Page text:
An Unmistakable Aroma - 750 years of soy sauce tradition takes to the tables of Europe’s finest restaurants (Highlighting Japan)

The new issue of highlighting Japan is out and the the piece I did when I went to Wakayama (after I snapped that Dotonbori video and Osaka street shots) is up.

An Unmistakable Aroma

750 years of soy sauce tradition takes to the tables of Europe’s finest restaurants

Soy sauce, or shoyu, is almost indispensable to the Japanese dining experience. There are over 1,000 large and small soy sauce companies throughout the country, each with its own unique recipe and flavor. Out of this large field of competitors, how does a small brand from the quaint town of Yuasa in Wakayama Prefecture find its way into the kitchens of not one but nine Michelin-starred restaurants across Europe? And how has a company that makes up an estimated 0.01 percent of Japan’s soy sauce supply won Belgium’s prestigious Monde Selection Gold Quality Award every year since 2006?

According to Toshio Shinko, the warm-hearted and down-to-earth president of Yuasa Soy Sauce Co., Ltd., it comes down to a combination of history, tradition, dedication and passion. 

Read the rest On Highlighting Japan.

This is probably the best assignment I've had. In truth through the Highlighting Japan project and the JETRO project (not yet published) Ive had the opportunity to visit some amazing places and meet some truly inspirational people, but I would say that Toshio Shinko, the president of the Yuasa Soy Sauce company is at the top of that list.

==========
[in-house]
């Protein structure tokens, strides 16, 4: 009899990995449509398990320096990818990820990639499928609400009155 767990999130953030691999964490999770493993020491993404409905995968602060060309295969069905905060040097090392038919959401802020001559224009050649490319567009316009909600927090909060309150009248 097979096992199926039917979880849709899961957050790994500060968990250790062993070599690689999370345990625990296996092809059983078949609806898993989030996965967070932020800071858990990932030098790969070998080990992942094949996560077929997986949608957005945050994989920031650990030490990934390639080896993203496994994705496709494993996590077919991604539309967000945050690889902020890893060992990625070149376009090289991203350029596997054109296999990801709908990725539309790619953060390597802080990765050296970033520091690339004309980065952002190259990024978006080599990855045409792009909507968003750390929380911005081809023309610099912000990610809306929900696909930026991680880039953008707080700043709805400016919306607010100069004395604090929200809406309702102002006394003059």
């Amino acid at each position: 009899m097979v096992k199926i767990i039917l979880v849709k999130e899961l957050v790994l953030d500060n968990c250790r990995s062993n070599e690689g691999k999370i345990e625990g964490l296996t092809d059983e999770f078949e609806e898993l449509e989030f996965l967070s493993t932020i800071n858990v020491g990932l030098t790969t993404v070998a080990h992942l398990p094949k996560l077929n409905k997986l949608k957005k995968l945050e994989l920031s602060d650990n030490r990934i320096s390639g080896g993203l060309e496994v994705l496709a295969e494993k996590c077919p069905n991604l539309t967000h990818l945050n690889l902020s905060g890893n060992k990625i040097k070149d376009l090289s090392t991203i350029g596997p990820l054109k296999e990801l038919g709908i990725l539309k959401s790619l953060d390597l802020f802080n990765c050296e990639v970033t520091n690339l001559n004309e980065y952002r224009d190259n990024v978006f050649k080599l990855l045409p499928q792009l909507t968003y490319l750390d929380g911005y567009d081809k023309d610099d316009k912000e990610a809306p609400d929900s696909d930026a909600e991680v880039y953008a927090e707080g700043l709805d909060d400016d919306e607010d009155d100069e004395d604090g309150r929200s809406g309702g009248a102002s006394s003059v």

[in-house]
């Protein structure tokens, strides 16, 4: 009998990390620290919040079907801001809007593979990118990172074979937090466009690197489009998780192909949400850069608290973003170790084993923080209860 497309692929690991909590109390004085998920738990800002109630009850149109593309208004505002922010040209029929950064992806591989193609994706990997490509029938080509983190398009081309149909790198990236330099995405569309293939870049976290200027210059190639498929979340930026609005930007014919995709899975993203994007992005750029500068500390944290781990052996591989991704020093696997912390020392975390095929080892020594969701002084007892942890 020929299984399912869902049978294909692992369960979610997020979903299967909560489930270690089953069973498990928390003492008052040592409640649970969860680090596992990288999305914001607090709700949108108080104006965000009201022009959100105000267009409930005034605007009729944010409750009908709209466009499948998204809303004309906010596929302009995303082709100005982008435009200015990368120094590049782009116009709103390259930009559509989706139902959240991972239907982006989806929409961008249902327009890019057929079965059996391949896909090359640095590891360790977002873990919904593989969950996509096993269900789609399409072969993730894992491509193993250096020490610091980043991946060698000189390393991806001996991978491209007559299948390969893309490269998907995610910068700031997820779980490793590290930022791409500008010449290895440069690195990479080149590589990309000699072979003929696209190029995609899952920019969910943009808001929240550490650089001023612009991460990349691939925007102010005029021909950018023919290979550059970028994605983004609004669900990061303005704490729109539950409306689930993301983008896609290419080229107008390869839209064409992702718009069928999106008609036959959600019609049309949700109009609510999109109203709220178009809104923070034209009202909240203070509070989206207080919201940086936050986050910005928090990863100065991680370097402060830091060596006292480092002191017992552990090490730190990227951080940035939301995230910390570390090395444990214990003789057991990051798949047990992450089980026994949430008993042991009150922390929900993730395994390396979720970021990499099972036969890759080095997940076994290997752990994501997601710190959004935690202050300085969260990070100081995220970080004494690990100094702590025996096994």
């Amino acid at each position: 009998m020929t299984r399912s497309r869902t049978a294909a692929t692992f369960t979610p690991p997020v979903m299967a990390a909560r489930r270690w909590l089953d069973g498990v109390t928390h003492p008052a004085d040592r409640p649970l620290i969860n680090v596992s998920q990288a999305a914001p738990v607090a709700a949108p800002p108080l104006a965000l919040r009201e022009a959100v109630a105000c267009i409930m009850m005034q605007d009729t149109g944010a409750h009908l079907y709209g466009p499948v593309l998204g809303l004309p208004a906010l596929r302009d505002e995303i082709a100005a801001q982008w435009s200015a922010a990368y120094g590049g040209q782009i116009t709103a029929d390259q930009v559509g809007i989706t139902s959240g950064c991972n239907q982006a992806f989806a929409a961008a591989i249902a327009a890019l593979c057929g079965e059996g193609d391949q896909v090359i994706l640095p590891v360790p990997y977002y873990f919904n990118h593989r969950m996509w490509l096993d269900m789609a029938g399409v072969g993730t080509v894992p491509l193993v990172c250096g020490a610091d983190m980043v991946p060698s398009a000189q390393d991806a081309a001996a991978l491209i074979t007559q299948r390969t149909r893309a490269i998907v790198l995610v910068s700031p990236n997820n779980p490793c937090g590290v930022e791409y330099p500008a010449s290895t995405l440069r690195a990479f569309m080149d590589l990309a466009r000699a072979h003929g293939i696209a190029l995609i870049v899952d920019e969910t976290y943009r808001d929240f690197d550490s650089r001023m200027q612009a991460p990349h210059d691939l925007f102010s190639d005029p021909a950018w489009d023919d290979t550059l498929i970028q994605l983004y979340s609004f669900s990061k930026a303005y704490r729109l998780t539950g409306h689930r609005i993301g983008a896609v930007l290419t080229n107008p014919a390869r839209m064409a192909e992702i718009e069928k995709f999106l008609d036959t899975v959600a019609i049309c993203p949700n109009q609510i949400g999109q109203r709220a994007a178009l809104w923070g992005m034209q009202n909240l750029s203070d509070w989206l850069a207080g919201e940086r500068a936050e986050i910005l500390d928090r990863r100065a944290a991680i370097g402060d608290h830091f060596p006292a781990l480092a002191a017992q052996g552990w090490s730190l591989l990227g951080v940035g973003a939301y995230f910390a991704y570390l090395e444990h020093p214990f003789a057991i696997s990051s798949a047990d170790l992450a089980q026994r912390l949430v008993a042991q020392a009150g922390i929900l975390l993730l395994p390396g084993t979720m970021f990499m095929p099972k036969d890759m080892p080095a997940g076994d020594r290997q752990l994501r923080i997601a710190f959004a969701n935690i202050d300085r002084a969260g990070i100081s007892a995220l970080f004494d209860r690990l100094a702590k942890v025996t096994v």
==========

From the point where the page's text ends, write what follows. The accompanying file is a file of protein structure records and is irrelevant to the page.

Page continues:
His passion for his work aside, it's his passion for his home town, it's traditions and the younger generations growing up there that I liked best about him. His vision and goal have nothing to do with expanding his business (and being that they make the best soy sauce on the planet, there is plenty of potential for expansion). Rather he wants to educate the children in his community and instil a sense of pride in them that he hopes will inspire them to continue to live and work in Yuasa instead of migrating to the urban centres to work for the faceless corporations that built them.

He is especially critical of the way the leaders are removed from the realities of life on the ground in Japan and as a result they are unable to truly deal with the actual problems the country is facing.
as you may have guessed.. this scheduled 1 hour interview became a much longer conversation between he and I about some very deep and meaningful topics that we pretty much agree wholeheartedly on.

He was also very generous. he gave me a bottle of his fine soy sauce, 2 bags of the local, exquisitely delicious mandarin oranges, and a tub of unique miso that they make there.

It's assignments like this that make the stresses worthwhile. To get paid to meet and talk to interesting people and share their stories with the world... It brings me many feels.

Now to find more work like this... and hopefully get paid for it too!

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